Shot in a gorgeous and crisp black and white, Cold War, is a dysfunctional and darkly romantic love story that shows how a political situation can warp and bend choices and lives of those who live within the system. The crisp and precise sound design blends perfectly with the images as we move through the stages of a relationship in a series of scenes that capture key moments in the lives of the characters as they connect in fleeting ways in post-War Poland. Music is at the core of the film from the first sequence and one particular song is a key motif for indicating the state of the relationship between the main characters. It almost feels like a film made in the early 60s in the Eastern Bloc, complete with the overwhelming sense of dread and inevitability mixed in with moments of human connection. I loved the sparse nature of the narrative as the film moved from scene to scene in a subjective and elliptical way.
Claire Denis centres her film Let the Sunshine In around a luminous Juliette Binoche as a divorced woman looking for love in Paris. At once a sophisticated parody of romantic comedies with a dark core, it’s complicated and fun and as with most films by Denis, there is a lot going on that stays with you well after the credits roll. Nobody uses music better than Denis and she cleverly uses music in scenes both with and against the tone to create yet another memorable set piece with dancing and music. I love how Denis embraces ambiguity and resists explanation and simple characters.
Starting off as a slightly goofy satire of corporate life Sorry to Bother You gets a lot stranger and darker as it progresses. With a fun visual style and infectious energy, Boots Riley’s approach is part Spike Lee and part Michel Gondry to create a film that sticks with you as you try to figure out what you just saw. It’s great to see a film that brings the fierce and uncompromising energy of late 60s and early 70s radical filmmakers into a contemporary context in a film that is comfortable with itself and uncompromising.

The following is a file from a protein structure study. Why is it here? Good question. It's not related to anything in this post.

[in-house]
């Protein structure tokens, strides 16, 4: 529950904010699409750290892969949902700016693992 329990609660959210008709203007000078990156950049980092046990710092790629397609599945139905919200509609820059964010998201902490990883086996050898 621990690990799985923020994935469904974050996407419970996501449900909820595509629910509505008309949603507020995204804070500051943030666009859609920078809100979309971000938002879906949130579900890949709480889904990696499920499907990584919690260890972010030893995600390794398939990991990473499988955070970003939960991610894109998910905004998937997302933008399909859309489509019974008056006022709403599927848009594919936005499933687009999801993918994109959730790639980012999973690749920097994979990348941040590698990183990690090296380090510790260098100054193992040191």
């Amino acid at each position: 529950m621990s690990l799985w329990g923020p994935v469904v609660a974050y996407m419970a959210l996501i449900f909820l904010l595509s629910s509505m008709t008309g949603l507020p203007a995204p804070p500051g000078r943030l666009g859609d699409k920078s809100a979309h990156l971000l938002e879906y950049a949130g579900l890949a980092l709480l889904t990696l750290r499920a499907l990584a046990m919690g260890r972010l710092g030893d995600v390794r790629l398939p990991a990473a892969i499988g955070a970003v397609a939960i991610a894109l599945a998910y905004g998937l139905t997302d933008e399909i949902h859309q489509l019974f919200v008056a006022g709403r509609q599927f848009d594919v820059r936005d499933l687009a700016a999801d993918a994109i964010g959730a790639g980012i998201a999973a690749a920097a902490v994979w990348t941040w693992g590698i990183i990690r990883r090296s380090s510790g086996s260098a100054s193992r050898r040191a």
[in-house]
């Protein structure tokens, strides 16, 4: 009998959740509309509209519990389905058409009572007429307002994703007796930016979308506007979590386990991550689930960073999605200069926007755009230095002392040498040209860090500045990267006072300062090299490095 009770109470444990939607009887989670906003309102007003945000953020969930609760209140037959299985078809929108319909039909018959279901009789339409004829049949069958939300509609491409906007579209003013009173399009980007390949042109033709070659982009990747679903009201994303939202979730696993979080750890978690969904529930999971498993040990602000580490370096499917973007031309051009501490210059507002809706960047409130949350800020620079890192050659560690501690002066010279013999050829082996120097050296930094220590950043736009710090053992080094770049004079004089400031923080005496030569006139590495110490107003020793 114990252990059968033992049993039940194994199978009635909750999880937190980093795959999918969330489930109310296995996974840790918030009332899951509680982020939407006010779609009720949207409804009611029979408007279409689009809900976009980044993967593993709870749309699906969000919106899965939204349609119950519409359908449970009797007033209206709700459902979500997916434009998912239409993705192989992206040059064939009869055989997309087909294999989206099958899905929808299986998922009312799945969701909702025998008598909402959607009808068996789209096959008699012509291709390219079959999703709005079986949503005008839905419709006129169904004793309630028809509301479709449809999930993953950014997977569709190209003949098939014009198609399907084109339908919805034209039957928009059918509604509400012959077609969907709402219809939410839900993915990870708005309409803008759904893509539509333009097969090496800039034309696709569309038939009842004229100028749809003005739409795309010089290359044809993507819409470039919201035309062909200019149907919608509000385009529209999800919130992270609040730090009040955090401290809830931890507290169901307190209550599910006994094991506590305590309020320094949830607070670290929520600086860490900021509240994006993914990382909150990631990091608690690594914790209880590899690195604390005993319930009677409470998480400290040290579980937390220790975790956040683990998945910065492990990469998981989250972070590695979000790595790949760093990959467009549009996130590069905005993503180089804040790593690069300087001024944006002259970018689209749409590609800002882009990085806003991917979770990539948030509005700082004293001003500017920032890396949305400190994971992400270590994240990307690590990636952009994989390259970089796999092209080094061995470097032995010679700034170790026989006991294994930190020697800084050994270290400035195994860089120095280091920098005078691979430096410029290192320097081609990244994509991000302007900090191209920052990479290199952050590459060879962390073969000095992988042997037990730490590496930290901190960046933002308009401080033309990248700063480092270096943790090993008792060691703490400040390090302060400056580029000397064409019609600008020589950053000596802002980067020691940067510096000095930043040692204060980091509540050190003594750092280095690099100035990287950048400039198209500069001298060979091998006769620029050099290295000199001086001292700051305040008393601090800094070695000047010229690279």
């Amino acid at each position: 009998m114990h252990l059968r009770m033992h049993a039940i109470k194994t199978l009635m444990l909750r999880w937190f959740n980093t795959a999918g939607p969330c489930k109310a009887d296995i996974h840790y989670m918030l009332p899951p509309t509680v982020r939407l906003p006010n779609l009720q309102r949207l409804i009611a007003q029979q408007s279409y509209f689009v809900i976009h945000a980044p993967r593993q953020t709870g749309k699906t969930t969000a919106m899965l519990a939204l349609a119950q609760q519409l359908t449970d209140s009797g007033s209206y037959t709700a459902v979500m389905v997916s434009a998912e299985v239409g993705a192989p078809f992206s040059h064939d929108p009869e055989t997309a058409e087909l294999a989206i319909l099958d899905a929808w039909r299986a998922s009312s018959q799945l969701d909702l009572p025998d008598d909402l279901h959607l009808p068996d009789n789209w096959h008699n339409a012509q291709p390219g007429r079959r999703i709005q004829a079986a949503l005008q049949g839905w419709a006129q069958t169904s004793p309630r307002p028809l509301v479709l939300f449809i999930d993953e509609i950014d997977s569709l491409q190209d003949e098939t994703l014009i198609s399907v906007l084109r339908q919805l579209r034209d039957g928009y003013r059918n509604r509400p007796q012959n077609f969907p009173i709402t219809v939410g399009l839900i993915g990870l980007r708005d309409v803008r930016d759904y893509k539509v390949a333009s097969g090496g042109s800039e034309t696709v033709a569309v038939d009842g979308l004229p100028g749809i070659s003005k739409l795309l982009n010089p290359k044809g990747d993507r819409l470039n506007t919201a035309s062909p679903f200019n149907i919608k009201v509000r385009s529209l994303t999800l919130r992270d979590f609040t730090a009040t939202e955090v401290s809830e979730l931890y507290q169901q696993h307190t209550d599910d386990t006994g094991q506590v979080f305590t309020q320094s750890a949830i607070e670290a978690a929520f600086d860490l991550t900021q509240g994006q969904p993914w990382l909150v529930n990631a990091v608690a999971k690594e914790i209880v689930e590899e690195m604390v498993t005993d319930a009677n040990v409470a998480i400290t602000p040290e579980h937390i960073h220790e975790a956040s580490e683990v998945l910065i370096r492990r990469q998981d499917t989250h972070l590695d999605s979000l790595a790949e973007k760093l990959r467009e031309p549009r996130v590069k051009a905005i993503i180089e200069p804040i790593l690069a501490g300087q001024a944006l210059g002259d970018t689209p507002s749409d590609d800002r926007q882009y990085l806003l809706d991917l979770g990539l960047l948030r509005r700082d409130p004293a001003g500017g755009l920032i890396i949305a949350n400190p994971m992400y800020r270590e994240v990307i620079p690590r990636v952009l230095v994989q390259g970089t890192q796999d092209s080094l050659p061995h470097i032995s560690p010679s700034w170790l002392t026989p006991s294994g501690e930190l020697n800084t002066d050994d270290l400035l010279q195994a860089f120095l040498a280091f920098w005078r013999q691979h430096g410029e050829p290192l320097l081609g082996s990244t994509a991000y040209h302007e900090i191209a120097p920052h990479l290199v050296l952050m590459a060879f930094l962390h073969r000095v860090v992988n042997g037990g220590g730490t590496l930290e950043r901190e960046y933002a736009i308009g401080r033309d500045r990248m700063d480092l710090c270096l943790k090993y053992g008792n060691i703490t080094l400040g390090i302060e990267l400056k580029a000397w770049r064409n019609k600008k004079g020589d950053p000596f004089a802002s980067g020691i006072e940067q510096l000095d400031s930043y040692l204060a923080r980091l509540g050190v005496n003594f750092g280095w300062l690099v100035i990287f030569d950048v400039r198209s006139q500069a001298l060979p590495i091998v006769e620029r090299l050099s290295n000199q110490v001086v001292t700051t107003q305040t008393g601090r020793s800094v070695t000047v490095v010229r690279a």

A truly wonderful film that was delightful to watch without knowing anything about it. Happy as Lazzaro is an Italian film that starts in one way and then has a truly brilliant shift that elevates it into something else completely. Alice Rohrwacher crafts a portrait of rural life in Italy in a way that is timeless and contemporary and with Hélène Louvart’s stunning 16mm cinematography it’s one of the most beautiful films of 2018. This could be part of a new hybrid genre of Italian Neo Magic Realism and it resonated with me like a musical note hanging in the air after the orchestra stops playing.
Documentarian Jennifer Fox creates a compelling drama with The Tale as she examines incidents in her own life that she suppressed. A harrowing story of abuse and how trauma can be suppressed and hidden. Laura Dern is amazing as usual and the construction of the film mirrors the journey of the main character as her perception of the past changes and we start to understand something that is closer to the truth. An exploration of the power of a narrative to reveal or conceal elements of our lives.
The Mission: Impossible series loops back on itself and becomes a little bit reflective with Fallout as threads from the series are brought together to examine some of the consequences. But it’s just a way to add a bit more interesting drama onto another series of impressive action sequences. The true pleasure of the films is watching Tom Cruise perform the stunts and with Christopher McQuarrie’s skilled direction and Rob Hardy’s cinematography it’s gorgeous to look at every frame of the film.
A documentary that works in an abstracted way with footage from over a number of years in a portrait of a community. RaMell Ross’ Hale County This Morning, This Evening is a film that demands attention at the beginning as we see images that connect visually and over time we start to recognize people and the stories emerge. This is confident and bold filmmaking that pushes the boundaries of documentary and shows the potential of the medium.
The followup to German director Christian Petzold’s 2014 masterpiece Phoenix, his latest film Transit is a riff on some of the same ideas. Based on a wartime novel by Anna Seghers from 1944, Petzold keeps all of the situations intact, but brilliantly sets it in contemporary Marseilles. This cognitive dissonance makes it startlingly relevant and adds a whole other layer to the material. It’s a haunting and gripping story of moral choices in wartime that resonates strongly today.